About 1 in 5 people with clinical depression are not helped by anti-depressant medication—so alternative treatments are being explored. One of them is TMS: Trans-cranial Magnetic Stimulation. It’s a non-invasive method of passing a magnetic pulse through the skin to a focussed part of the brain, and it’s showing real promise. Hear about one young man’s experience of this treatment.
“Creative individuals are more likely to have not only the strengths of their own gender but those of the other one, too.”
BY MARIA POPOVA
IEEFA’s latest report finds that China continued to set itself up to dominate clean energy sectors during 2017. During the year, much attention has been paid to its record breaking domestic solar installation of at least 50 GW, reorganisation of its power utilities and carbon trading plans. However, China also has one eye on international power markets.
A key development during the year was the decision by President Trump to pull out of the Paris climate agreement. Given cover by the U.S. to reduce its own commitment to Paris if it wanted to, China was quick to reaffirm its emissions reduction pledge.
The withdrawal of the U.S. along with an increased U.S. government emphasis on coal and away from renewables is at odds with the direction being taken by China. Although China isn’t necessarily intending to fill the climate leadership void left by the U.S. withdrawal from Paris, it will certainly be very happy to dominate fast-growing sectors such as solar energy, electric vehicles and batteries.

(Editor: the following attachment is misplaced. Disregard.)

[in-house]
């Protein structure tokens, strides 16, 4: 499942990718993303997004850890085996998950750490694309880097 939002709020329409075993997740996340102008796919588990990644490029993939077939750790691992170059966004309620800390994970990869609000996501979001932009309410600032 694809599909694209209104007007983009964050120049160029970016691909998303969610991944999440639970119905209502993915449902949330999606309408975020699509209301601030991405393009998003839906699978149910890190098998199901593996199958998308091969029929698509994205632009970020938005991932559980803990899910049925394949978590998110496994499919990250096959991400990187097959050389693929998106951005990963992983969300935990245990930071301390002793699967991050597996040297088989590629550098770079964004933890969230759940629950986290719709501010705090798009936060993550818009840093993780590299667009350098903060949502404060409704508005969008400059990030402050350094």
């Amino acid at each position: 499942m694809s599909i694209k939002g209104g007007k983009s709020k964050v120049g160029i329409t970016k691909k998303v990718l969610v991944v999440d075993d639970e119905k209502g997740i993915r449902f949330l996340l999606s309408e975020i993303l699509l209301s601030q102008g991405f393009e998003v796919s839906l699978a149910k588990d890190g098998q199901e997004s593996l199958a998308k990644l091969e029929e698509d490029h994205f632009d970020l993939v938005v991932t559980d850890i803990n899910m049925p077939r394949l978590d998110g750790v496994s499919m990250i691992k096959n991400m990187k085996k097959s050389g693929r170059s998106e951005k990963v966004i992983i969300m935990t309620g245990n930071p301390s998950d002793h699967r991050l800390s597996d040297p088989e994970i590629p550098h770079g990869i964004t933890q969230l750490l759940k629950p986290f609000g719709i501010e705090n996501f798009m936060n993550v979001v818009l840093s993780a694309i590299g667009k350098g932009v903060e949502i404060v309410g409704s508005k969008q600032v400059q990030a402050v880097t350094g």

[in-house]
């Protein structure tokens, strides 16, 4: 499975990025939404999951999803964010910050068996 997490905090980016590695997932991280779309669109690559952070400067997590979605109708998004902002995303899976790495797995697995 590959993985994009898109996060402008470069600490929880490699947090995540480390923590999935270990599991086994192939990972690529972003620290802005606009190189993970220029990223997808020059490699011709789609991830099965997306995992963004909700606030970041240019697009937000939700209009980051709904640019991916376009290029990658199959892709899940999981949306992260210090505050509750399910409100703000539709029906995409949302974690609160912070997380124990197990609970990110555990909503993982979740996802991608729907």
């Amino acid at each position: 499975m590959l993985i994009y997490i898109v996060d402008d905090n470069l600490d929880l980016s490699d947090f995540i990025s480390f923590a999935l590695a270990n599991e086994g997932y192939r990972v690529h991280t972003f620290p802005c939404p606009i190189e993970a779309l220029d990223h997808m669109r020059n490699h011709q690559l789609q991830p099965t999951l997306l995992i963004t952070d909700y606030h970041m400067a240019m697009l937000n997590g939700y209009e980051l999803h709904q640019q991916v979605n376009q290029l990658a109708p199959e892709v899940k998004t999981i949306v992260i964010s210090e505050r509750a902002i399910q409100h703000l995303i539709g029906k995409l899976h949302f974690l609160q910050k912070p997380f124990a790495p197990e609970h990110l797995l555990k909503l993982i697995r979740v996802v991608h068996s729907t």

The clean energy market is growing at a rapid pace globally and China is setting itself up to overshadow other nations whilst the U.S. government looks the other way. IEEFA has identified large (valued at US$1 billion or more) Chinese international clean energy projects and takeovers around the world totaling over US$44bn for 2017, higher than the US$32bn identified for 2016 which was itself a record year for Chinese low emissions sector investment overseas.
The Aurora Solar Energy Project located in Port Augusta, about 300km north of the South Australian capital Adelaide, will incorporate eight hours of storage or 1100 megawatts-hours, allowing it to operate like a conventional coal or gas power station.
The AU$650 million plant – the biggest of its kind in the world – will have a capacity of about 135MW under normal operating conditions with the ability to increase that output in favourable conditions.
In new research featuring an alternative model of the expanding universe, scientists question the existence of dark energy. The new model, which accounts for the universe’s structure, may change the future of physics research and solve the mystery of dark energy.